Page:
Middle Grade Reviews

Review: The Fowl Twins by Eoin Colfer

Review: The Fowl Twins by Eoin Colfer

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Synopsis:

If history has taught us one thing it is that wherever there is trouble, there is also a Fowl.

Myles and Beckett Fowl have a lot to live up to. Their brother Artemis is a super genius whose many adventures with the fairies brought him to fame, until he finally became a scientist and went to Mars. Fortunately the Fowl Twins aren’t feeling the pressure. Myles is an even greater genius, and Beckett speaks multiple languages including dolphin and troll. He also has gummy sweets to cheer himself up.

Unfortunately, their famous family has gained lots of attention in the past. There are people who would use Myles and Beckett to get at another group entirely – the fairies. Like sister Jeronima, the nunterrogator, and Lord Teddy Bleedham-Drye the notorious faerie hunter.

What will happen when a troll, two Fowl children, a non-magical Pixel, a nun and a murderous Lord get entangled in the same business?

Mayhem. Fowl style.

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Review:

Eoin Colfer is back with a new series set in the world of Artemis Fowl. The new stories will focus on Artemis’s little brothers, Myles and Beckett, and this first adventure suggests they are about to steal the limelight. It all begins shortly after the boys’ eleventh birthday, when they befriend a troll who is on the run from known faerie-killer Lord Teddy Bleedham-Drye.

What happens next establishes the first bonds between the twins and the faerie realm.

The boys are both strong characters. Myles is eleven going on fifty-five. He dislikes childish nonsense, phrases which are not strictly logical and being bested by his elder brother Artemis (noted space scientist and three times a PHD). Beckett embraces childhood, relaxation time and opportunities for jokes. He is made interesting my his love of nature – he has a bond with every living thing, animal, faerie or otherwise – and an intuitive grasp of non-human languages. He also pretends not to understand his brother just to keep a healthy balance. Neither boy is driven by criminal activity like the young Artemis, because the Fowls have put criminal genius behind them for good. Almost. Possibly.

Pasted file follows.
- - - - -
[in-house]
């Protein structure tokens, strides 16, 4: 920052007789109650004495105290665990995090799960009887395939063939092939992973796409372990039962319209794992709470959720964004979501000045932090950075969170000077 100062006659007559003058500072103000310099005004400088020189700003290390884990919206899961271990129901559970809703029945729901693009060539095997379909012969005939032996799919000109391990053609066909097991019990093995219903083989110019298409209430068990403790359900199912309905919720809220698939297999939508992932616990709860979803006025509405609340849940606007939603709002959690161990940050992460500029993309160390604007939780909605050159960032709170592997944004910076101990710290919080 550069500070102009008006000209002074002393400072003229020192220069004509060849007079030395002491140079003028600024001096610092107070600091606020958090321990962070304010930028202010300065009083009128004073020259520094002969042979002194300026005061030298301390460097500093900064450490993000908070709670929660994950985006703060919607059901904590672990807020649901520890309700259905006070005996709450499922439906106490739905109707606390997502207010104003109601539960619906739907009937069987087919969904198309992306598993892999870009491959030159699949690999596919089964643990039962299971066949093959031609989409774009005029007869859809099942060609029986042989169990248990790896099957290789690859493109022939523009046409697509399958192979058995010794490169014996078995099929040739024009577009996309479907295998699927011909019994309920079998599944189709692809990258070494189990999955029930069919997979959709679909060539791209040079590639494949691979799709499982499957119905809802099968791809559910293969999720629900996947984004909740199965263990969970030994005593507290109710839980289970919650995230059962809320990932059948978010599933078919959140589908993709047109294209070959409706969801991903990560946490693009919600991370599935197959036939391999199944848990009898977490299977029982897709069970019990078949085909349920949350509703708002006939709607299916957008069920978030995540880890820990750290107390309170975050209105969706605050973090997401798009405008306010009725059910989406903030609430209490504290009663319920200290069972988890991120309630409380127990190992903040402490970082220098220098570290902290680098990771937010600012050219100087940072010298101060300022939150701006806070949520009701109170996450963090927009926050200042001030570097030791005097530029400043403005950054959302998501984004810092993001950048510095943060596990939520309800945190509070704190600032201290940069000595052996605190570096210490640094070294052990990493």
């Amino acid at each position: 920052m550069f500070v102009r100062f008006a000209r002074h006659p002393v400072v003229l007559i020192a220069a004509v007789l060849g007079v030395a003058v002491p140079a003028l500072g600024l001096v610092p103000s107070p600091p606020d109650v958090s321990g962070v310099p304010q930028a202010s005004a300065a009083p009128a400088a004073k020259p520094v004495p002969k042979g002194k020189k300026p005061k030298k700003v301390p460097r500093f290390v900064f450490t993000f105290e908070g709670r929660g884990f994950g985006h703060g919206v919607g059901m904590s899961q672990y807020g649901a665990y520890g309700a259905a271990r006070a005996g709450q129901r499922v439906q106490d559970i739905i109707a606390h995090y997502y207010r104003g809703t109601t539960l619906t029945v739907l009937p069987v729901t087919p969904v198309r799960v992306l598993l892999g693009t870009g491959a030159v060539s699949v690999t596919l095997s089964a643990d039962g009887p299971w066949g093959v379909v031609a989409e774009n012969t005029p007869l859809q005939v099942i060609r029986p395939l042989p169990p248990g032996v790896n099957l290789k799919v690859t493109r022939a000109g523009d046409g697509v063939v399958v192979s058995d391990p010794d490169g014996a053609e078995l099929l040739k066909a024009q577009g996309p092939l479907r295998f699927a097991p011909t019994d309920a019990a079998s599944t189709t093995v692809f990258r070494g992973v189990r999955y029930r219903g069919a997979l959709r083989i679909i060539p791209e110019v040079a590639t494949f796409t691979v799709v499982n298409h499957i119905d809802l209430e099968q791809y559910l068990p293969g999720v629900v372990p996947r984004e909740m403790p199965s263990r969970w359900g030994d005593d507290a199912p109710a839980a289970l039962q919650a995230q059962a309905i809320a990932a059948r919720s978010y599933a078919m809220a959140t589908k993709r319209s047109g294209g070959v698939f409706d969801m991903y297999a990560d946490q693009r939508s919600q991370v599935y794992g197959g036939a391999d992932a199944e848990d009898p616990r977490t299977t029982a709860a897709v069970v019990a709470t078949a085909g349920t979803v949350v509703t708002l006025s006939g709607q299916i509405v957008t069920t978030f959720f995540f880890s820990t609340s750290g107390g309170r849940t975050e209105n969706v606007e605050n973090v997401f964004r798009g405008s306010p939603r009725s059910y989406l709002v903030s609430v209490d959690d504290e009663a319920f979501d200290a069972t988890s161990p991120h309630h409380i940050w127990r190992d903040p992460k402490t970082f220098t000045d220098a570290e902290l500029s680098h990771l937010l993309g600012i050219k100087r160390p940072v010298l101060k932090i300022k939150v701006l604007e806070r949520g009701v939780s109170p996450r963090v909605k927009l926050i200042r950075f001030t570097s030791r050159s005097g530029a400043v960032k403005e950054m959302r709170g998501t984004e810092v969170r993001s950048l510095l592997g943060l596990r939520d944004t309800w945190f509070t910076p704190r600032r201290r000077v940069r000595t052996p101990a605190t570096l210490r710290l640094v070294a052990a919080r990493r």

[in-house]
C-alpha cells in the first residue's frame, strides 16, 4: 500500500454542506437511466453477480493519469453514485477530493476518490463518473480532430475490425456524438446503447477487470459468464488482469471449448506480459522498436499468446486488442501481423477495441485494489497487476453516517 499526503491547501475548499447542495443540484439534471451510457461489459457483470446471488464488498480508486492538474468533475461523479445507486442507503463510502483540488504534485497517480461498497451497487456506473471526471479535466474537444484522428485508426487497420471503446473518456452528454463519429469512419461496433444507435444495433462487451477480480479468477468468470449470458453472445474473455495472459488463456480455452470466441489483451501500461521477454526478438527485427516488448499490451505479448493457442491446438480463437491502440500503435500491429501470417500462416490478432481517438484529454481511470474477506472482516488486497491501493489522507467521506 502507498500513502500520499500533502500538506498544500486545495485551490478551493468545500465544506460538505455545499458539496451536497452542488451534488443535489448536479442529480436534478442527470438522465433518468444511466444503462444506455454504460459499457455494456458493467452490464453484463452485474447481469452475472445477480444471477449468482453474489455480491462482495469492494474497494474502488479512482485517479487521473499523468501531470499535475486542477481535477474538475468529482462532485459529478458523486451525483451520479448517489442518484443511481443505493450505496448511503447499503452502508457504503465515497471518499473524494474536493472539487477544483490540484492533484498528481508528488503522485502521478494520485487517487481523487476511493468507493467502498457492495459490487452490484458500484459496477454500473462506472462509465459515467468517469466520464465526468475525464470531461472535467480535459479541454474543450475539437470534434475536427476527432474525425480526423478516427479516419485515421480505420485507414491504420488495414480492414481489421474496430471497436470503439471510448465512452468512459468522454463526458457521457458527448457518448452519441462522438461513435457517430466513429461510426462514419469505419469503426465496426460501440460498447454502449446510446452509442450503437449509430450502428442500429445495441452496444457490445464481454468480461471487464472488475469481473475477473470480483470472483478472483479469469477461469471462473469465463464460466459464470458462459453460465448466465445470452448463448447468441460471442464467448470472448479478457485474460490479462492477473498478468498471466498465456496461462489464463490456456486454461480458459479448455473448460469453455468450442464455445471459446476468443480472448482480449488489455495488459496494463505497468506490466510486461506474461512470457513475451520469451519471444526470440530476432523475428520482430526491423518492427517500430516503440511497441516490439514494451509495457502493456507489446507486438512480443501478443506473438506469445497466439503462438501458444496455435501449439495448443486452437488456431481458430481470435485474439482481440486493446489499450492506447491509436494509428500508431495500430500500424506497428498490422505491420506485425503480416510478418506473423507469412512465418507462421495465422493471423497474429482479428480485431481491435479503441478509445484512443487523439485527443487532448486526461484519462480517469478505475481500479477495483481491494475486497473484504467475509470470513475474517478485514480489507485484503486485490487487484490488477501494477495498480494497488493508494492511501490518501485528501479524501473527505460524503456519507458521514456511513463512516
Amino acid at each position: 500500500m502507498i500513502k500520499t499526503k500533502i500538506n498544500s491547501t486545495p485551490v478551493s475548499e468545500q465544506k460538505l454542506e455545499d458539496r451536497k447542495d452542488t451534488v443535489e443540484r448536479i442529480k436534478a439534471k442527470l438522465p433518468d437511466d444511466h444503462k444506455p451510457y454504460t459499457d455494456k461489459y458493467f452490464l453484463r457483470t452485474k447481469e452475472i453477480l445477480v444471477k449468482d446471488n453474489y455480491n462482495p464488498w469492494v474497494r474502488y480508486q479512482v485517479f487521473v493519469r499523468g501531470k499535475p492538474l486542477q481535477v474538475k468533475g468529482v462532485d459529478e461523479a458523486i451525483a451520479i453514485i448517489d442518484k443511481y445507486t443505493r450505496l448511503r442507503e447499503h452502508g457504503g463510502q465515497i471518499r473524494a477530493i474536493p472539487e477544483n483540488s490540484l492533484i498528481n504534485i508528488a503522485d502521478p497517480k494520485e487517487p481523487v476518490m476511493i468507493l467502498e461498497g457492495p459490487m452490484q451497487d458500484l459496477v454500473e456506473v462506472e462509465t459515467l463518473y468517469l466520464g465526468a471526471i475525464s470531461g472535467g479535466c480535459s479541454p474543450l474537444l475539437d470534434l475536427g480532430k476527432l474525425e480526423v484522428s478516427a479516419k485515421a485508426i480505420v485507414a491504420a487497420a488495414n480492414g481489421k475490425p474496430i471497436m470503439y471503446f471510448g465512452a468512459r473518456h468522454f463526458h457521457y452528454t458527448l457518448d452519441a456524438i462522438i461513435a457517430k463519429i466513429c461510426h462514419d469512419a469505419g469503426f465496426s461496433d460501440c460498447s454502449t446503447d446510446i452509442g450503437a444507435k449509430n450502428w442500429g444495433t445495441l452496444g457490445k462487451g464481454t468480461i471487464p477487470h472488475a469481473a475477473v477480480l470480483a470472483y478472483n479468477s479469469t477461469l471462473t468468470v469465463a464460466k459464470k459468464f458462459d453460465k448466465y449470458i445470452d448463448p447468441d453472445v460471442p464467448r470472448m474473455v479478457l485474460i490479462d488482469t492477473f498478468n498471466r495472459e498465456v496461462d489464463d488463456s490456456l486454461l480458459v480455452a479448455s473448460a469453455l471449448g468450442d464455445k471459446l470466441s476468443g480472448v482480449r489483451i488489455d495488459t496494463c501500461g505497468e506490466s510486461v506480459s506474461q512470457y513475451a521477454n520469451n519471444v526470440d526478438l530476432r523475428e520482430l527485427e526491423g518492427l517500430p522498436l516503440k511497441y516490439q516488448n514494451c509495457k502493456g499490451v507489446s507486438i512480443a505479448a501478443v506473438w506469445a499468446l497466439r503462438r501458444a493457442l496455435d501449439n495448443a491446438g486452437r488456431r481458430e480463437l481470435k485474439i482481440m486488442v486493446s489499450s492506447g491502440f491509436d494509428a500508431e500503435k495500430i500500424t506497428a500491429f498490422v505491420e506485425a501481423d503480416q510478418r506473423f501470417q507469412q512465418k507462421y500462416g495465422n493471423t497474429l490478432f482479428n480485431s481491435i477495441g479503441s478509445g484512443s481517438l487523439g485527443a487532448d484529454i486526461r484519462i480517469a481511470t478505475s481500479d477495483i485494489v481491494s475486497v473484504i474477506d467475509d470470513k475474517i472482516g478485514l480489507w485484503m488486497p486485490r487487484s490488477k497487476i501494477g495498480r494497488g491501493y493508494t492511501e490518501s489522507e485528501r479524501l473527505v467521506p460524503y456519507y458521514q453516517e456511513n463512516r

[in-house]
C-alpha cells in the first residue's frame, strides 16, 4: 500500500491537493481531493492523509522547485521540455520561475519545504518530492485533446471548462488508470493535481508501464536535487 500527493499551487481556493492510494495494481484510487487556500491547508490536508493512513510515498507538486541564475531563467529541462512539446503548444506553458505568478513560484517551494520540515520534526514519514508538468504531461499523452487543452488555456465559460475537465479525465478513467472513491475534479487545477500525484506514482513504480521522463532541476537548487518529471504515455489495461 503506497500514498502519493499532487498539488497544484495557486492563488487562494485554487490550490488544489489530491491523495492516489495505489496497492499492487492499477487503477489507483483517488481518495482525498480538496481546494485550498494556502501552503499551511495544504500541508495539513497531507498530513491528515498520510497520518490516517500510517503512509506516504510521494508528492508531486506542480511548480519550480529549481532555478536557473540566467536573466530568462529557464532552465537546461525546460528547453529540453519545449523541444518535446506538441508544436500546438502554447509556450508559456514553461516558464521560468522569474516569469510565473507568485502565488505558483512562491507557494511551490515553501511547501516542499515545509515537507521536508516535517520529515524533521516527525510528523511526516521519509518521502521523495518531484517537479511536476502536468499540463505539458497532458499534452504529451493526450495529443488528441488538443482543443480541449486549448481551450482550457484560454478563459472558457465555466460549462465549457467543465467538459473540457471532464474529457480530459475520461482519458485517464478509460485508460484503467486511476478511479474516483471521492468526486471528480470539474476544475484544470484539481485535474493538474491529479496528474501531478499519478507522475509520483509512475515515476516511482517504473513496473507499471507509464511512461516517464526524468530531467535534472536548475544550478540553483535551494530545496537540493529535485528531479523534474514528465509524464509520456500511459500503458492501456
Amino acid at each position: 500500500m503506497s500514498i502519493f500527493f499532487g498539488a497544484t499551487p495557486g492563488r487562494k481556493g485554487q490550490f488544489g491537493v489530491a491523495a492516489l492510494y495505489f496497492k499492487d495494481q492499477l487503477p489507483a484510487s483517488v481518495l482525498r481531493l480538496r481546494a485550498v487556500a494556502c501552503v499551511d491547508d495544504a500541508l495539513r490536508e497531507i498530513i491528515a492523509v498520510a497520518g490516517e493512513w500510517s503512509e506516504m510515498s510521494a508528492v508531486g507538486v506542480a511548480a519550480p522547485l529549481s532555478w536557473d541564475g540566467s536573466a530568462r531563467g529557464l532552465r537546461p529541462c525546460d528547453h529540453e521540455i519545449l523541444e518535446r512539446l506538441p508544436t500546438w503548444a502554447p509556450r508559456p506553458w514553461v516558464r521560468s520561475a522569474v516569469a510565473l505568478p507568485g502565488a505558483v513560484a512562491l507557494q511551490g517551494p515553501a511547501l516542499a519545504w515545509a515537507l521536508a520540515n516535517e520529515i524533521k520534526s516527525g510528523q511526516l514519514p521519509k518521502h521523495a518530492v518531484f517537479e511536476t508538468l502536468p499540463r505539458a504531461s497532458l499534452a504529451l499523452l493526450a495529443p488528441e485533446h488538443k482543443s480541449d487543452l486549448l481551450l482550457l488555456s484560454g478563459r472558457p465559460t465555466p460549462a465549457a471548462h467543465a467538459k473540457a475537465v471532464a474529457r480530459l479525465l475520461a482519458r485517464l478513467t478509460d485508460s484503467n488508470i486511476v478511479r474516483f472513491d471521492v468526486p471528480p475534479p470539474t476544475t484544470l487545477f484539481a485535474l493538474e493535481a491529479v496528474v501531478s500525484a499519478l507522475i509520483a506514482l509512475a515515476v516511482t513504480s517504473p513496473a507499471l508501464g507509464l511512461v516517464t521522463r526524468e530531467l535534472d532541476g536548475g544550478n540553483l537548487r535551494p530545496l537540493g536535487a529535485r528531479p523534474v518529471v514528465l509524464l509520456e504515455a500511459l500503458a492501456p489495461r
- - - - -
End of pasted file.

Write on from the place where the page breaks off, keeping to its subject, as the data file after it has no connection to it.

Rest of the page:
The faeries are well represented too. Lazuli is a Pixel who works for LEP. She’s unusual in that her magic has never woken up. Like Holly Short before her, Lazuli is unafraid to break the rules, especially if it means helping a faerie in danger. Like Whistle Blower the toy troll (so named by Beckett because he squeaks) who is at the centre of the entire commotion.

One of the most interesting characters in the story isn’t human at all. NANNI is the AI system designed by Artemis (with a little input from Myles) to look after the twins, who communicate to her via Myles’s hi-tech glasses. NANNI has greater depths than anyone has realised and looks set to become as big a character as the twins themselves.

What makes the book for me is Colfer’s masterful narration. His prose has such skill about it that as a reader you relax into it, confident that however improbable the actions of a scene there is no doubt that Colfer has all the threads of the story in hand. And possibly some amazing tricks alongside them. As an aspiring author I was especially taken by the balance of action and narration – this is one of those things which everyone strives to perfect and the wonderful thing about learning from this story is that Colfer’s narrator is so clearly having fun.

Artemis Fowl was one of the major book series of my millennial childhood. Think faeries meets gadgets meets criminal genius. The twins are more hyper, less prone to criminal intent and happier to roll with events than their elder brother, which gives the book a different tone to the original series.

These are the Gen Z Fowls and everyone – devoted readers and new, older and young – will be delighted to meet.

 

Thanks to Riot Communications and Harper Collins Children’s Books for my ARC of The Fowl Twins. Opinions my own.